Category Archives: Economy

NAFTA and Mexican maize

The Nation has a long, wonky, wonderful article on Mexican maize cultivation, the effects of NAFTA, and the dangers of genetically-modified seeds. Author Peter Canby backs up his excellent writing with piles and piles of meticulous research. Not to be missed. [link, via SM] (Image from Joel Penner.)
Also posted in Arts and Culture, History, Human Rights, Mexico, Side notes, Trade | Tagged , , , , | Leave a comment

Bank tweeters arrested

In an interesting development in Venezuela, the CICPC (equivalent, I think, to the FBI) has made its first arrest of Twitter users: Two people who the agency says tweeted rumors with the intent to destabilize the banking sector by causing a run on banks. According to a press release, CICPC director Wilmer Flores said: False [...]
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Money laundering (get it?)

If you read one story today, let it be Michael Smith’s very long and very interesting story in Bloomberg on how Mexican drug traffickers launder money through US banks like Wachovia (now owned by Wells Fargo) and Bank of America. The piece is long and excellent enough to defy excerpting, but let’s give it a [...]
Also posted in Mexico, War on drugs | Tagged , , | Leave a comment

‘ta barrato, dame 600k toneladas

An article in El Nacional puts a nice little bow on Venezuela’s ongoing rotting food scandal, in which a government importer left about 122,000 tons of foodstuffs to spoil in containers at Puerto Cabello. From the article: The Productora y Distribuidora Venezolana de Alimentos, Pdval, imported 597,000 tons of foodstuffs in 2008. The amount is [...]
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Untethering

Everyone seems to agree that the economies of Latin America are experiencing a nice little recovery. The IMF, for example, just raised its forecasts for the region and is now projecting 4.1% GDP growth for the region, with 4.2% growth for Mexico and 5.5% for Brazil. Oh boy, numbers. But here’s something interesting. In an [...]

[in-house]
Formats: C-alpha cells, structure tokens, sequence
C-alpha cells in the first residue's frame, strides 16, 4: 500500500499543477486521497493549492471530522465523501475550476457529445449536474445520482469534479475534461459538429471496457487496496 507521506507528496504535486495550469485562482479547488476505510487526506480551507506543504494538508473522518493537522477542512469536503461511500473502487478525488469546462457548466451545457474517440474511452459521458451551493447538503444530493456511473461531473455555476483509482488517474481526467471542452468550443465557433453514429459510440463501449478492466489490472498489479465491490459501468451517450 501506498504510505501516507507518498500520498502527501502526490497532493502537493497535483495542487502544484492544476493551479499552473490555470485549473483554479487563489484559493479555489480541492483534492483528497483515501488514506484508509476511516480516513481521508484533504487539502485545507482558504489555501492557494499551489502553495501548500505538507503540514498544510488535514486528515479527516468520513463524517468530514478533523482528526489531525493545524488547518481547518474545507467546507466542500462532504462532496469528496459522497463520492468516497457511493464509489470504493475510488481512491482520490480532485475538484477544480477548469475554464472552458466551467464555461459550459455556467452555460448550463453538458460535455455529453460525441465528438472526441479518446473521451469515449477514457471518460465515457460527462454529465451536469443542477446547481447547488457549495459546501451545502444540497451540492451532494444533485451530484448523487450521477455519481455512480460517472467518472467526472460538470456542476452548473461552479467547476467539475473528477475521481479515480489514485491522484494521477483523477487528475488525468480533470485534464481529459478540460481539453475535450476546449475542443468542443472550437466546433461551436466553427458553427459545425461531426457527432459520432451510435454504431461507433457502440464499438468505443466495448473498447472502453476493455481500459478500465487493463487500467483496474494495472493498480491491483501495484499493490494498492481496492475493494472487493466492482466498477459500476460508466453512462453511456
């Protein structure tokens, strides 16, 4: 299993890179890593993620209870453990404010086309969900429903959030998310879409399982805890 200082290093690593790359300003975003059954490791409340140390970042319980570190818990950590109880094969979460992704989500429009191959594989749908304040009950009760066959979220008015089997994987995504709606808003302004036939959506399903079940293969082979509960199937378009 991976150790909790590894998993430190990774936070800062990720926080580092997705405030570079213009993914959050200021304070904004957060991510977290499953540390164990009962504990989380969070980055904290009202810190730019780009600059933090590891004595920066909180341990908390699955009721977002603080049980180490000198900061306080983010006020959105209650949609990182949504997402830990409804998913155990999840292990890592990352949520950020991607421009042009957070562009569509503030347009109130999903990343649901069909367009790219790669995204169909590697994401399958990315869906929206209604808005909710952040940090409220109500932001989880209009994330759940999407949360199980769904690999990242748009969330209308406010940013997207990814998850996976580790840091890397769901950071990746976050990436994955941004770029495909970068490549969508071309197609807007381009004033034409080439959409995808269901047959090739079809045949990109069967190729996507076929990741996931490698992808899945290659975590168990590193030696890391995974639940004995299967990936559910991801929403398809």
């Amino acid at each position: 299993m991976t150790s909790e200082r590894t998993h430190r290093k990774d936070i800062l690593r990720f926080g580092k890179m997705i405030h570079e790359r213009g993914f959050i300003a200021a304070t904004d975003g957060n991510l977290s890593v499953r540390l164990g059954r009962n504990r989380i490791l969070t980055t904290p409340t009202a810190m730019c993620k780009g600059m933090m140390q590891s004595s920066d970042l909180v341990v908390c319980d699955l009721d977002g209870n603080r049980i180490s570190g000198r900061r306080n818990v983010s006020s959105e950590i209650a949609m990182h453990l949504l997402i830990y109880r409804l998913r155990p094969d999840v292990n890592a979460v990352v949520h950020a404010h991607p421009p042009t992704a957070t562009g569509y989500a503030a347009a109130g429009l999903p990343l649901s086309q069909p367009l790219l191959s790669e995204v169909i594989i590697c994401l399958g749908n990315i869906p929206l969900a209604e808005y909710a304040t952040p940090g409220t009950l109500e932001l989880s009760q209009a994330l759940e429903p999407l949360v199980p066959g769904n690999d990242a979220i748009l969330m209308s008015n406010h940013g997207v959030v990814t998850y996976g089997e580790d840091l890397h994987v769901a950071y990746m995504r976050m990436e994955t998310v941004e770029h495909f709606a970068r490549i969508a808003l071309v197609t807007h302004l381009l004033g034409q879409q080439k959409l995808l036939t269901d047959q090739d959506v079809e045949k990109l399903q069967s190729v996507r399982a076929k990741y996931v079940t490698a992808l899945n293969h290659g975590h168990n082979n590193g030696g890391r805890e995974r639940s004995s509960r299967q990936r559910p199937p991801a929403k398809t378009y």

Also posted in Argentina, Brazil, Chile, Colombia, Costa Rica, El Salvador, Mexico, Peru, Venezuela | Tagged | Leave a comment

New kind of NIMBY

Mining is a nasty activity, one that inevitably preys on countries with weak institutions and desperate populations, and with predictable results: environmental devastation, child labor, corruption, increased crime and prostitution, etc. This advertisement, aired in Argentina, sums it up nicely. Problem is, by my count, about half the people in this video are wearing jewelry. [...]
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More fear than greed

Miguel at The Devil’s Excrement has posted a great piece on Venezuelan bond prices and how they stack up to the rest of the developing world. During last year’s financial crisis, lots of money flooded into developing market bonds, pushing their yields down. The one exception: Venezuela. Its 5-year dollar-denominated bonds are paying around 11%, [...]
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Venezuela may be forced to dip into its savings or issue debt as early as this year, as falling oil output and steady crude prices mean the country is running out of cash, according to a report from Morgan Stanley. Output has fallen to 2.2 million barrels a day from 3.7 million barrels a day [...]
Also posted in Side notes, Venezuela | Leave a comment

Beef prices in Argentina